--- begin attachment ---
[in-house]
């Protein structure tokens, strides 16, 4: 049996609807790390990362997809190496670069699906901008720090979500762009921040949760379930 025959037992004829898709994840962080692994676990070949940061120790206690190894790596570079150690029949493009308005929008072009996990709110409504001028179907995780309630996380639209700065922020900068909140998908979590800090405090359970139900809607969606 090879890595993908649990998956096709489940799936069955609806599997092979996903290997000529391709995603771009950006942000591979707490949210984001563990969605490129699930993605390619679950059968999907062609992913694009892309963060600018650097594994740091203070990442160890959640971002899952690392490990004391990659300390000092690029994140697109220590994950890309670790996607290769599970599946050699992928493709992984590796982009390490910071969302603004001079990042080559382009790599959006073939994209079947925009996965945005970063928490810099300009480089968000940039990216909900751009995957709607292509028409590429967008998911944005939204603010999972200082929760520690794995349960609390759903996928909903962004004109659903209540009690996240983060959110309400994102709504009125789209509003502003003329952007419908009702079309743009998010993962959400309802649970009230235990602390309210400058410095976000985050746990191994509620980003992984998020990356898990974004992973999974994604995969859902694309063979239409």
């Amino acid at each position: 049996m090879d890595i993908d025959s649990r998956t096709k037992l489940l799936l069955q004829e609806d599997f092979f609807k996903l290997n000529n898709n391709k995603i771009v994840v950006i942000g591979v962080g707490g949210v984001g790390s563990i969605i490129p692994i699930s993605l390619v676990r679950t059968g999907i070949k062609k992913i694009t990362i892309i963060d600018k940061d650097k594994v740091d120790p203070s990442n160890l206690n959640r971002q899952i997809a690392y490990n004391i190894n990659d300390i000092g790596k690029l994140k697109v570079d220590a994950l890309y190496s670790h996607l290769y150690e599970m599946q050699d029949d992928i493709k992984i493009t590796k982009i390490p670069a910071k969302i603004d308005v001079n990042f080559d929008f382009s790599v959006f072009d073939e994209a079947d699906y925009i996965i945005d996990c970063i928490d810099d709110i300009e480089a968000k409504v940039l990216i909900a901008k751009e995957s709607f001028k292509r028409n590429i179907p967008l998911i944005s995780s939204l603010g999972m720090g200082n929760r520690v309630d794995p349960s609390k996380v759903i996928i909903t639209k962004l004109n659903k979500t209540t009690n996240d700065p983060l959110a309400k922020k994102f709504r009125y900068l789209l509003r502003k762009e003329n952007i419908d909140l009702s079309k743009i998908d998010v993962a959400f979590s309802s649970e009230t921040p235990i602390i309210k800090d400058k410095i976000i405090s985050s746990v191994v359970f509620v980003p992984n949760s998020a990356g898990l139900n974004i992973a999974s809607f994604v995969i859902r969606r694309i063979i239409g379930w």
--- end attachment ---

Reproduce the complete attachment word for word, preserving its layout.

[in-house]
């Protein structure tokens, strides 16, 4: 049996609807790390990362997809190496670069699906901008720090979500762009921040949760379930 025959037992004829898709994840962080692994676990070949940061120790206690190894790596570079150690029949493009308005929008072009996990709110409504001028179907995780309630996380639209700065922020900068909140998908979590800090405090359970139900809607969606 090879890595993908649990998956096709489940799936069955609806599997092979996903290997000529391709995603771009950006942000591979707490949210984001563990969605490129699930993605390619679950059968999907062609992913694009892309963060600018650097594994740091203070990442160890959640971002899952690392490990004391990659300390000092690029994140697109220590994950890309670790996607290769599970599946050699992928493709992984590796982009390490910071969302603004001079990042080559382009790599959006073939994209079947925009996965945005970063928490810099300009480089968000940039990216909900751009995957709607292509028409590429967008998911944005939204603010999972200082929760520690794995349960609390759903996928909903962004004109659903209540009690996240983060959110309400994102709504009125789209509003502003003329952007419908009702079309743009998010993962959400309802649970009230235990602390309210400058410095976000985050746990191994509620980003992984998020990356898990974004992973999974994604995969859902694309063979239409």
């Amino acid at each position: 049996m090879d890595i993908d025959s649990r998956t096709k037992l489940l799936l069955q004829e609806d599997f092979f609807k996903l290997n000529n898709n391709k995603i771009v994840v950006i942000g591979v962080g707490g949210v984001g790390s563990i969605i490129p692994i699930s993605l390619v676990r679950t059968g999907i070949k062609k992913i694009t990362i892309i963060d600018k940061d650097k594994v740091d120790p203070s990442n160890l206690n959640r971002q899952i997809a690392y490990n004391i190894n990659d300390i000092g790596k690029l994140k697109v570079d220590a994950l890309y190496s670790h996607l290769y150690e599970m599946q050699d029949d992928i493709k992984i493009t590796k982009i390490p670069a910071k969302i603004d308005v001079n990042f080559d929008f382009s790599v959006f072009d073939e994209a079947d699906y925009i996965i945005d996990c970063i928490d810099d709110i300009e480089a968000k409504v940039l990216i909900a901008k751009e995957s709607f001028k292509r028409n590429i179907p967008l998911i944005s995780s939204l603010g999972m720090g200082n929760r520690v309630d794995p349960s609390k996380v759903i996928i909903t639209k962004l004109n659903k979500t209540t009690n996240d700065p983060l959110a309400k922020k994102f709504r009125y900068l789209l509003r502003k762009e003329n952007i419908d909140l009702s079309k743009i998908d998010v993962a959400f979590s309802s649970e009230t921040p235990i602390i309210k800090d400058k410095i976000i405090s985050s746990v191994v359970f509620v980003p992984n949760s998020a990356g898990l139900n974004i992973a999974s809607f994604v995969i859902r969606r694309i063979i239409g379930w």